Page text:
This evening was THE Carol Service - the church lit with over eight hundred candles, clear and confident reading of the Great Story and stunning music. The standard of music we have in this village is astonishing. Blessed!

Friday, 16 December 2011

the best story

This week I have been re-telling the deepest, truest, loveliest story of all. The vicar and I told it to forty-seven unbelievably attentive toddlers at our toddler group Christmas Party on Thursday. Today, I told it again to the after school club. They'd just come out of the last day of school before Christmas and were hopping with excitement, but they, too, took in the story of the mother, the manger, the star, the angel. When I asked them what Jesus came to bring, there were shouts of 'love!' from a lot of loud and eager little people.

After that we all ate Very Bad For You Party Food, but they even did that nicely. Then the sugar kicked in, and we had to scrape them off the ceiling.

Meanwhile, the decorations are still on the floor, the tree is outside, less than half the presents are wrapped, and a heap of holly lies in wait for the unwary. We are helping with the annual Toy Appeal, so until yesterday the hall was full of spacehoppers.

I am supposed to be an author. Sometimes I think that's an illusion and I am really a Christmas Robot.

Wednesday, 14 December 2011

Deck the Halls

Christmas takes careful timing. Decorating too early is all wrong, but you don't want to be flying up stepladders at the last minute, either. Now is about the right time to start, or at least to haul the boxes out of their hiding places and sort out what we've got. Some of the garlandy stuff is a bit past it.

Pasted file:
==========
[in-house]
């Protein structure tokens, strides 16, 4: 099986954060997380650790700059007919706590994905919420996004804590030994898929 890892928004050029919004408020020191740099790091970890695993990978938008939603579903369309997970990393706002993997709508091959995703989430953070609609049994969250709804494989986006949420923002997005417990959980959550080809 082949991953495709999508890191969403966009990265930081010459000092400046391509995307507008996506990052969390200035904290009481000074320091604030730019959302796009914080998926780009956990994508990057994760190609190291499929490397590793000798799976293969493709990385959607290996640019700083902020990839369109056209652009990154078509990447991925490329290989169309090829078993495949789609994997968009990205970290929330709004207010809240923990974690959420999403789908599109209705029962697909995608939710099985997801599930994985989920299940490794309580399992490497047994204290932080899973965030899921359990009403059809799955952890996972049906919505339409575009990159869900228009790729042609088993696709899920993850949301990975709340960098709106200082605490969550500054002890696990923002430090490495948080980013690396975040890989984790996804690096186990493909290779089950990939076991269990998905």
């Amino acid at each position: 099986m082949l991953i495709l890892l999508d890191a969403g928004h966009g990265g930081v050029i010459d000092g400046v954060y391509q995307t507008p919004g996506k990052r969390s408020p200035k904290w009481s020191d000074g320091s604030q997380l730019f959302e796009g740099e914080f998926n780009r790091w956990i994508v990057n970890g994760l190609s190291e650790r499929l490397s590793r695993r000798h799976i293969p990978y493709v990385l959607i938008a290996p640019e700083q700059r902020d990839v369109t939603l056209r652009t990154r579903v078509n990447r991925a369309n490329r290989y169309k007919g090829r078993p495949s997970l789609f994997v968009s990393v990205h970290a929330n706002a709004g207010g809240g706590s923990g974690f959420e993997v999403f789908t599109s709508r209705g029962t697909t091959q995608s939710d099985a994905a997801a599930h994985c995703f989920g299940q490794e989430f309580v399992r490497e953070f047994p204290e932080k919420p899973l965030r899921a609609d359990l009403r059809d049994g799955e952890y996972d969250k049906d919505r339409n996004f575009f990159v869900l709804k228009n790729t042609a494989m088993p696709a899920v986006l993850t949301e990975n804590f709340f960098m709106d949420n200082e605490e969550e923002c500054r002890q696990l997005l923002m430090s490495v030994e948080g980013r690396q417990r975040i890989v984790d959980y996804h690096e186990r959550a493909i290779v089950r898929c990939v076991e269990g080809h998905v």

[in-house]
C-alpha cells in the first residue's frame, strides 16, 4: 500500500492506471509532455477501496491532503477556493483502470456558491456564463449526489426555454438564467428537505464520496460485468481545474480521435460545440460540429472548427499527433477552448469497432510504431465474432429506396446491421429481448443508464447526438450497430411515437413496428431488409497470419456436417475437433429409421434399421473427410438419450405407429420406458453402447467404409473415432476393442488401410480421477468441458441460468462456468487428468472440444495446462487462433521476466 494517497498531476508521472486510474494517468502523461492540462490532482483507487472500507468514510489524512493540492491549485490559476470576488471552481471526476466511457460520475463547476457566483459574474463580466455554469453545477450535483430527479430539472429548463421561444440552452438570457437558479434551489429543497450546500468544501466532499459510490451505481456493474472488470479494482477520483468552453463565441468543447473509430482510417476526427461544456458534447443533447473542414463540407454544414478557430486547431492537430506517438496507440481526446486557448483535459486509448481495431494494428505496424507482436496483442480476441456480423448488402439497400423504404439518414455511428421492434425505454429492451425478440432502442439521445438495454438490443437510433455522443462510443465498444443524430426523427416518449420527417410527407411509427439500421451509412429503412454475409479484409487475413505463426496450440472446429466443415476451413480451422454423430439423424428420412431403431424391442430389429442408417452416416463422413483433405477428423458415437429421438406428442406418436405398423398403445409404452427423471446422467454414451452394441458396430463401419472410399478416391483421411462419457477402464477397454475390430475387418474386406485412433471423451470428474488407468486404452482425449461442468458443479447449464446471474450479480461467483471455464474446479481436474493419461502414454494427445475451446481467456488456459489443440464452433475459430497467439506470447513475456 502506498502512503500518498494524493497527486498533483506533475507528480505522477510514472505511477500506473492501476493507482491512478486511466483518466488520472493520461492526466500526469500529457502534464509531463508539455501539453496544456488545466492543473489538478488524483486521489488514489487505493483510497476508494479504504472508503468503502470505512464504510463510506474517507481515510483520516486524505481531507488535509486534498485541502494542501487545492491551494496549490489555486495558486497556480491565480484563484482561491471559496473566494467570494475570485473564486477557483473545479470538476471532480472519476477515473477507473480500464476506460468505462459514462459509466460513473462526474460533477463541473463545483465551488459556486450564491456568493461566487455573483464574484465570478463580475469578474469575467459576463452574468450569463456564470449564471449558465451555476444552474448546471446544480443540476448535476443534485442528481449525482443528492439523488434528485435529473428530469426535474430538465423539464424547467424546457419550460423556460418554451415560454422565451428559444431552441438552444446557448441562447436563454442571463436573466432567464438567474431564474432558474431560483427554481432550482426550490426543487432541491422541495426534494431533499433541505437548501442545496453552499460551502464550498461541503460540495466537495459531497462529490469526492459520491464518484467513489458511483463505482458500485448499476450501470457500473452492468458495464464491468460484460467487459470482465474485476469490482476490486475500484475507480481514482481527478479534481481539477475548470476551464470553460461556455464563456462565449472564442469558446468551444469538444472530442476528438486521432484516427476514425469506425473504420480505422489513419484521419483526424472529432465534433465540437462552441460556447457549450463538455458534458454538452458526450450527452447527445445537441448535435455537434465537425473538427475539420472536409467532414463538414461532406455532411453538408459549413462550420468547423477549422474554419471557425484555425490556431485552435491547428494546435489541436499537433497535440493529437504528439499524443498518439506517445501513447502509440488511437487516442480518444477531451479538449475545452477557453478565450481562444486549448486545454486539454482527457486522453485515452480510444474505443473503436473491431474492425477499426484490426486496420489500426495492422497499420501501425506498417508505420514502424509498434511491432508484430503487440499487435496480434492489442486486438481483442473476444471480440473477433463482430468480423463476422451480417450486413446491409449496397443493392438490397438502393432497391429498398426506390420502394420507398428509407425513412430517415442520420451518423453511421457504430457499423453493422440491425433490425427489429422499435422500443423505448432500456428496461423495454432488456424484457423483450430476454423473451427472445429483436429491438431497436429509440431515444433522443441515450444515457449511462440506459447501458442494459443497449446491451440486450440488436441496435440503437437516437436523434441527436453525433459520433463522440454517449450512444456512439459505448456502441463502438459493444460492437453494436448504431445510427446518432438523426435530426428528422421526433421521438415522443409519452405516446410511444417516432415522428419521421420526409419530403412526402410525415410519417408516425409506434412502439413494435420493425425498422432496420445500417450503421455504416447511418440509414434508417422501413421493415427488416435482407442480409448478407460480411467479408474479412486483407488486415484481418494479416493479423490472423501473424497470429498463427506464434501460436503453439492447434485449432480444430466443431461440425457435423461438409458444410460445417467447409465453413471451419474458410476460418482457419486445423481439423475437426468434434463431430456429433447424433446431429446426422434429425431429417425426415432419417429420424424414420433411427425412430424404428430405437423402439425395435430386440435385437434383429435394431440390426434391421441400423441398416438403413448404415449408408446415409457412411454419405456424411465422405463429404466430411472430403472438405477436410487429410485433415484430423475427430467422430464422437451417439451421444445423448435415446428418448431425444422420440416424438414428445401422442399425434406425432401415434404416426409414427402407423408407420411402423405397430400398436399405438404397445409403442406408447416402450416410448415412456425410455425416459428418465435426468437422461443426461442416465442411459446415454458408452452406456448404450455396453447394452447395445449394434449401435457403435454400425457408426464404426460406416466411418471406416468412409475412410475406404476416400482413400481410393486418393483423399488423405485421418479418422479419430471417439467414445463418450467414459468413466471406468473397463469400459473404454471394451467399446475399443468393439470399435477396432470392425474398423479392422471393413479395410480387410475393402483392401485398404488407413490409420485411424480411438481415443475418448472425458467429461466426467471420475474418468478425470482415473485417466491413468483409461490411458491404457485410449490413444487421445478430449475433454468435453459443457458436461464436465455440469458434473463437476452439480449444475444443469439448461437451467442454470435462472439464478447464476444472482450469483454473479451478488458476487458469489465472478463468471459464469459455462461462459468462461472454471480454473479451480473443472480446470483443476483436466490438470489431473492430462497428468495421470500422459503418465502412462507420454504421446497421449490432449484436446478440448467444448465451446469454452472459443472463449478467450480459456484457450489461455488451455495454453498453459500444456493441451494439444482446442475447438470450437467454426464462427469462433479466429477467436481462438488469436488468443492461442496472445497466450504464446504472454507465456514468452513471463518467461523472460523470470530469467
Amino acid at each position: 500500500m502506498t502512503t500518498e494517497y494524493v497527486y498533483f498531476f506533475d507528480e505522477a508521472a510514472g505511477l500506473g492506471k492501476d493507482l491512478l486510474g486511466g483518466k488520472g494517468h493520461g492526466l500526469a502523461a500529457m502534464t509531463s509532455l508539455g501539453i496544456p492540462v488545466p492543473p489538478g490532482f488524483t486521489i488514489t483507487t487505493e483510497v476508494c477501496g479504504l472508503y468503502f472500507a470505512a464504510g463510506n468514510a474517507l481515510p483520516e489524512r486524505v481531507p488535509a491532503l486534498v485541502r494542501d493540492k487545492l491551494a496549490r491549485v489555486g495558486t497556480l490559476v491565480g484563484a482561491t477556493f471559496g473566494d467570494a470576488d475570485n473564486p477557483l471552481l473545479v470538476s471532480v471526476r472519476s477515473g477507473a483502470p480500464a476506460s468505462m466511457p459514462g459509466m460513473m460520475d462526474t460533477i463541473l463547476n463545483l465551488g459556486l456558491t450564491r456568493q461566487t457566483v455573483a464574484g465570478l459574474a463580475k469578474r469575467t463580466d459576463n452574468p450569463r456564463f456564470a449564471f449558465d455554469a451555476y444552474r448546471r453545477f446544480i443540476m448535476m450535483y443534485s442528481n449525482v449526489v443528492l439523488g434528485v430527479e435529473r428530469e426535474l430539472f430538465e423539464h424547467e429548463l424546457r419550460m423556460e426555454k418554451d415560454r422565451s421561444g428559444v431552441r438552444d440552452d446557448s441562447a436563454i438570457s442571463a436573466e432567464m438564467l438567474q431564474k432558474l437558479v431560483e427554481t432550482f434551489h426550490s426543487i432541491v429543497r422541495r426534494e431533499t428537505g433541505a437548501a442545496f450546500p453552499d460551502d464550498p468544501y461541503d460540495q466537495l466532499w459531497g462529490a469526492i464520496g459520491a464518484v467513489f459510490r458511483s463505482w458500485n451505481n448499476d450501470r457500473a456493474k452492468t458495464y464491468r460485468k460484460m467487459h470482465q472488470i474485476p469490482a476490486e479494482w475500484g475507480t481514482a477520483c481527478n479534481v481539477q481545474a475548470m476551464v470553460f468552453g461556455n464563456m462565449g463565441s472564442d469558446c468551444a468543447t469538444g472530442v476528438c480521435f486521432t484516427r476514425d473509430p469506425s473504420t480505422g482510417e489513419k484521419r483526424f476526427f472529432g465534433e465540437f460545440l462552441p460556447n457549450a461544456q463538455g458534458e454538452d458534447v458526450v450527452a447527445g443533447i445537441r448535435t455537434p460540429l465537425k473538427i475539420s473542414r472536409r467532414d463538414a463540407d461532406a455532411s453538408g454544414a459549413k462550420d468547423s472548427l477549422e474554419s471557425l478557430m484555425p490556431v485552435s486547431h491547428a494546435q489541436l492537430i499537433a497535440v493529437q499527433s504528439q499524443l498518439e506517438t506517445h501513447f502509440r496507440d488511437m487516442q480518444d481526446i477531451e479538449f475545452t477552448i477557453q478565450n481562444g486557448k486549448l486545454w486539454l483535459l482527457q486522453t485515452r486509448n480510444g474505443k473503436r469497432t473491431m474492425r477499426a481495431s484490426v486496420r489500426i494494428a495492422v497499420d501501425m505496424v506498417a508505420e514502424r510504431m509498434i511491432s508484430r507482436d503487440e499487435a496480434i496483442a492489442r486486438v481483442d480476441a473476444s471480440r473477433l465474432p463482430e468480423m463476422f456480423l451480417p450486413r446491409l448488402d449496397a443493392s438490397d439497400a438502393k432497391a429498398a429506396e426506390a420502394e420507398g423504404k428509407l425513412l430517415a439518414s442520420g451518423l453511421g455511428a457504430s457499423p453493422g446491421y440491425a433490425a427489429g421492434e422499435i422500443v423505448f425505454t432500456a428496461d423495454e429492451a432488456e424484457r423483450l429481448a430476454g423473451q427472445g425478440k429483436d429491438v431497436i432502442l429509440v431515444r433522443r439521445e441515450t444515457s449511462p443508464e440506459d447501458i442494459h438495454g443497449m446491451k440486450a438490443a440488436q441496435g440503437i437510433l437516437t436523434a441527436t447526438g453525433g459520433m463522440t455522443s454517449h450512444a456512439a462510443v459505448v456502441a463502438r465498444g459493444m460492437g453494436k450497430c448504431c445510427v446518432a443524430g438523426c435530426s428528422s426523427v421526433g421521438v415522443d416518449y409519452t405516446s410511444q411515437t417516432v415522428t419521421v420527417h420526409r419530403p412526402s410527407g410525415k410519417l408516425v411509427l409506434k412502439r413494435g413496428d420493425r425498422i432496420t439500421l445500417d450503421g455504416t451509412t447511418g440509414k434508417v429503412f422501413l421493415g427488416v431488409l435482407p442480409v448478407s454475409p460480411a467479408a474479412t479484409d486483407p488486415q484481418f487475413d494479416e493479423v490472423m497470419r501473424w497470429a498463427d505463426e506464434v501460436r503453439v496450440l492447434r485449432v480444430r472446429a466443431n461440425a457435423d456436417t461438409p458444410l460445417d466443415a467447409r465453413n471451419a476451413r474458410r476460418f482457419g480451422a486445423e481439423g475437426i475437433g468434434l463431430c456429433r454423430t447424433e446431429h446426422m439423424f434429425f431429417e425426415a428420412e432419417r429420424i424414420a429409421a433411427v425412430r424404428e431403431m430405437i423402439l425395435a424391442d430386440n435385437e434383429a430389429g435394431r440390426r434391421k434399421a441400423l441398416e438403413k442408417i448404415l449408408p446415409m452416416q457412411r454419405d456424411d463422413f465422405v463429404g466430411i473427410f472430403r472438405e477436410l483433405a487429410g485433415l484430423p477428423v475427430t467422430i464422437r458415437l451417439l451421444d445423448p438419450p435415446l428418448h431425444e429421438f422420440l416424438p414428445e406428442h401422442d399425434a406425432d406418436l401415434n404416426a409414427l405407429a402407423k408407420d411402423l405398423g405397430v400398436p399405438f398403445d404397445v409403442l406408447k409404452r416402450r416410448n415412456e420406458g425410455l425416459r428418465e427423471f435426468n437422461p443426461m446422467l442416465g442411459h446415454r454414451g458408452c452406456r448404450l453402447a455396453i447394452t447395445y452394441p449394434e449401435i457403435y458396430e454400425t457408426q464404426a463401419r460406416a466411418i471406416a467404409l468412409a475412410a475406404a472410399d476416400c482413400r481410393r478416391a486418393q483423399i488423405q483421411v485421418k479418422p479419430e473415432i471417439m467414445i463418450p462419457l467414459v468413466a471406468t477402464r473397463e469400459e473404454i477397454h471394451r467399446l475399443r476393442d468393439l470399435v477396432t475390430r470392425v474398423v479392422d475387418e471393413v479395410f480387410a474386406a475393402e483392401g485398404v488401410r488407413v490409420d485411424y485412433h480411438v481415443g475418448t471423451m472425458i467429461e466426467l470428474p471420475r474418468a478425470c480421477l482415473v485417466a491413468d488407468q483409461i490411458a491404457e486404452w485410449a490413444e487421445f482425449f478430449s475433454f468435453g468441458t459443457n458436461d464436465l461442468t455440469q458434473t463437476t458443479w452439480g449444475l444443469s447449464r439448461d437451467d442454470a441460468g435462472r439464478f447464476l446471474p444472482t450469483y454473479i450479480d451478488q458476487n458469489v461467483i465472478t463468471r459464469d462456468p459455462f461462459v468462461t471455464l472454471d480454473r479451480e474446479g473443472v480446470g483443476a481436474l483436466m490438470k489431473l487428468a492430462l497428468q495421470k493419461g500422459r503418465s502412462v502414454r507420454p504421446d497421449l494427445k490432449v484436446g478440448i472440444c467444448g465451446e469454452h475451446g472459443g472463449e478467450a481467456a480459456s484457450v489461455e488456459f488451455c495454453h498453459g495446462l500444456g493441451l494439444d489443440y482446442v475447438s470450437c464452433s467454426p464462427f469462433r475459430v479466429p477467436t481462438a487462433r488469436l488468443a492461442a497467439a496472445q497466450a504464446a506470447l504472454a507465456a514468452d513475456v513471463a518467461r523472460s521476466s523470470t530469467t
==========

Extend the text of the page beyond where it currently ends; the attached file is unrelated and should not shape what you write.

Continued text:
The holly will have to wait until Friday. Gathering holly is one of those things which is my job, not because Tony would be unwilling, but because he's extremely busy at this time of year, and besides, he wouldn't get it right. (The kids are different. I trained them in holly hunting. But none of them are at home just now.) You know how it is. It's not just a case of clipping holly, it's getting the right sort of holly, in the right quantities. It's a skill, made a lot easier because holly grows at the bottom of the garden. (Except it isn't so much a garden as a swamp today. Even the ducks wear wellies.)

Lovely Younger son was fascinated by the whole Christmas decorating thing when he was nearly two, and followed me around the house while I wobbled on ladders and whacked tacks into hidden corners of windowsills. "Mummy bang bang with a hammer!" he said. ALL DAY.

We've never let him forget it.

Sunday, 11 December 2011

Sophie Jane

Even a cat has only nine lives, and my sister's cat Sophie has finally used up all of hers. According to my sister, Sophie went through most of them in the first six months, but she still survived to be nineteen.

Even at a great age she was capable of climbing on to the roof, falling off (nobody would have known if she hadn't fallen past the window), righting herself, and strolling into the house as if nothing had happened. Trying to knit anywhere near her was not on, unless you wanted chewed wool and a tangled cat. Quite recently, though she was growing thinner and her coat was beginning to look rough, she'd still go out for a spot of mousing.